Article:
In Congressional Testimony, Cohen Portrays Trump as Mob-Style Criminal

In Congressional Testimony, Cohen Portrays Trump as Mob-Style Criminal


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Janet Ybarra
Former Washington Journalist
Contributor on The Bipartisan Press

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Michael Cohen–months away from reporting to prison for his role in the crimes–painted a picture Wednesday of his long-time former boss, President Trump, as a Mob-style figure who certainly was aware of at least a certain level of foreign collusion in the 2016 presidential election.

Cohen, once Trump’s trusted attorney and fixer, delivered his testimony under oath in an extraordinary open hearing of the House Oversight and Reform Committee.

Cohen began by asking for protection from the committee for his family for threats made against them. He also acknowledged that his own credibility could easily be questioned as a result of his past lies, which is why he said he brought evidence before the committee to bolster his allegations.

“Never in a million years did I imagine, when I accepted a job in 2007 to
work for Donald Trump, that he would one day run for President, launch a campaign on a platform of hate and intolerance, and actually win,” Cohen told lawmakers, by way of introduction. “I regret the day I said ‘yes’ to Mr. Trump. I regret all the help and support I gave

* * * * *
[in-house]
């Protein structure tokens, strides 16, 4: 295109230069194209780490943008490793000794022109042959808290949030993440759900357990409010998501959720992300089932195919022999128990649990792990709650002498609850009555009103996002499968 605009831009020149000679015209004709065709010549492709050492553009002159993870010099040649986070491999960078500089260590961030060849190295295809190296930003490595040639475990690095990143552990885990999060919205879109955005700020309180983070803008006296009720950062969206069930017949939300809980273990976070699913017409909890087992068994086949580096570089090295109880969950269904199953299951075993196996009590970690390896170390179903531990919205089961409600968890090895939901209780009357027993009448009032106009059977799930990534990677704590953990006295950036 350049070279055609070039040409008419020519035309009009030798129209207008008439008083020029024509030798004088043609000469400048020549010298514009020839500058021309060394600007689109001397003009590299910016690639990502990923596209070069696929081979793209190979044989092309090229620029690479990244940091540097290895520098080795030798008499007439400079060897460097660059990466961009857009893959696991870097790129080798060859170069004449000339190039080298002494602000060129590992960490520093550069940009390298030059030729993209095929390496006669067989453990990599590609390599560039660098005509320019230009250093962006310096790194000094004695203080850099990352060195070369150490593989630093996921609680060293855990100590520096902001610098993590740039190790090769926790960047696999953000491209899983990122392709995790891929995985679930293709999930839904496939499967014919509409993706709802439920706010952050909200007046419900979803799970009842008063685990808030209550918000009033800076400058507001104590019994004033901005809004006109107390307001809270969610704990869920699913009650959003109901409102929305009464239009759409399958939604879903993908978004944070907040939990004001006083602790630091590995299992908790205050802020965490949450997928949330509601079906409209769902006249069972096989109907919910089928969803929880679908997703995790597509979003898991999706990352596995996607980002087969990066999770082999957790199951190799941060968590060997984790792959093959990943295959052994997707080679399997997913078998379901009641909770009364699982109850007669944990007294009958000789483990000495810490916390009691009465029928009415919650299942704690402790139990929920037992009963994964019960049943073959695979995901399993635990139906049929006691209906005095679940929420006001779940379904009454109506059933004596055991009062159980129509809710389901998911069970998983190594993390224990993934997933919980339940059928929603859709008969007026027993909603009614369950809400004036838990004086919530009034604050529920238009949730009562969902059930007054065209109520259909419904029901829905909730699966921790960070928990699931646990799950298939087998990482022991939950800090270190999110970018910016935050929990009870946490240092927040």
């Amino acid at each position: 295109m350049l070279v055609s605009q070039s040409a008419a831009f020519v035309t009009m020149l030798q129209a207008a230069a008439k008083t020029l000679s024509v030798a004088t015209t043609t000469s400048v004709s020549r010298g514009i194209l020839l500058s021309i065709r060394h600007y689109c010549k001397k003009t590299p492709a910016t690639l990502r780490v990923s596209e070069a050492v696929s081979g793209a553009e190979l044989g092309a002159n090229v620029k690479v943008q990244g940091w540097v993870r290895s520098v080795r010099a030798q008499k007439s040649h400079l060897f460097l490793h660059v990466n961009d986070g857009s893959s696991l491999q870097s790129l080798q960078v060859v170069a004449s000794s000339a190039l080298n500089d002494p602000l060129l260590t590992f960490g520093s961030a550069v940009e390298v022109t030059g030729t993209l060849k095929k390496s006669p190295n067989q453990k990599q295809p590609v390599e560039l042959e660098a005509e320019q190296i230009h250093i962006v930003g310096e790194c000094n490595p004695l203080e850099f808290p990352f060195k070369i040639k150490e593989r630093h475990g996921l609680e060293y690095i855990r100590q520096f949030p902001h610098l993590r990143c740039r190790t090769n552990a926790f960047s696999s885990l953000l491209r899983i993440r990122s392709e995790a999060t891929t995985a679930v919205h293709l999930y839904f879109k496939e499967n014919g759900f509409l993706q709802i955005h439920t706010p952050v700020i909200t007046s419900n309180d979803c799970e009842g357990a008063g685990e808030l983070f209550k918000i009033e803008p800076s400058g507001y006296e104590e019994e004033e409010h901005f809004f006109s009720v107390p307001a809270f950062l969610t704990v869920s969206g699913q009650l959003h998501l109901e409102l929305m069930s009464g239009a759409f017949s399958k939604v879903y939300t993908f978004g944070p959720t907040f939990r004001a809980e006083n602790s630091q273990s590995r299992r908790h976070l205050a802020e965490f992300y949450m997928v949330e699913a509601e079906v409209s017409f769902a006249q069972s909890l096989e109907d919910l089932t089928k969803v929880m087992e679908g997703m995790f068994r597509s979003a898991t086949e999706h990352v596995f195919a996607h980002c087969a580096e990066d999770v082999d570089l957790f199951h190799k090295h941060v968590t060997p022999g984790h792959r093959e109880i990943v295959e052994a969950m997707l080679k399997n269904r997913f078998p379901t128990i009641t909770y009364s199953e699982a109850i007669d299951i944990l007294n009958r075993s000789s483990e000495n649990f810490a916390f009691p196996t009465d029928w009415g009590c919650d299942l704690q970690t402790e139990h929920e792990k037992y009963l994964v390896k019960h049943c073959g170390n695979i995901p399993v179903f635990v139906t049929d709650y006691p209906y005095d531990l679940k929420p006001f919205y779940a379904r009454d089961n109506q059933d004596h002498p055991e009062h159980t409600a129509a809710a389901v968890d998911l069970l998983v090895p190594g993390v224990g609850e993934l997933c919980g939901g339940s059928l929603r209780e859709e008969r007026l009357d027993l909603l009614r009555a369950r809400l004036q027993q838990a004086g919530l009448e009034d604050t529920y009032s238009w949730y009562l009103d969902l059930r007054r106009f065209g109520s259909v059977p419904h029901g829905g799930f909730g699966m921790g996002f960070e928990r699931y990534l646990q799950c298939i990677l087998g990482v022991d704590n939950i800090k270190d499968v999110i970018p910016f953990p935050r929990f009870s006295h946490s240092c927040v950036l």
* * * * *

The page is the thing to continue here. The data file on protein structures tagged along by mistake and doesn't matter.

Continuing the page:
him along the way.

“I am ashamed of my own failings, and I publicly accepted responsibility for
them by pleading guilty in the Southern District of New York,” he added.

“I am ashamed of my weakness and misplaced loyalty – of the things I did
for Mr. Trump in an effort to protect and promote him.

“I am ashamed that I chose to take part in concealing Mr. Trump’s illicit acts
rather than listening to my own conscience.

“I am ashamed because I know what Mr. Trump is. He is a racist. He is a conman. He is a cheat,” Cohen continued.

And in what would be his first real revelation of the day, Cohen said of Trump, “He was a presidential candidate who knew that Roger Stone was talking
with [WikiLeaks leader] Julian Assange about a WikiLeaks drop of Democratic National Committee emails.”

According to Cohen, he witnessed Trump associate Roger Stone tell President Trump that he had just spoken with Assange, and that there would be a “massive dump of emails that would damage Hillary Clinton’s campaign.” Cohen said that Trump replied, “wouldn’t that be great.”

That would be but the first of a laundry list of misdeeds and wrongdoing alleged by Cohen, often with some form of corroboration to back him up.

  • Cohen produced to the committee a personal check with Trump’s signature, dated when the president was in office, that reimbursed Cohen for the illegal hush-money payments he made to adult film star known as Stormy Daniels, with whom Trump allegedly had an extramarital affair.  Cohen testified that this was one of 11 checks he received from President Trump or his trust.  Even after writing these checks, Trump publicly denied knowing anything about the hush-money payments.
  • Cohen also produced a check from the Trump Trust signed by Donald Trump, Jr. and Trump Organization executive Alan Wiesselberg on March 17, 2017. This check was written after President Trump held a press conference announcing that he was no longer exercising control over the Trump businesses. Cohen testified that Trump, Donald Trump, Jr., and Weisselberg were all active participants in this financial conspiracy.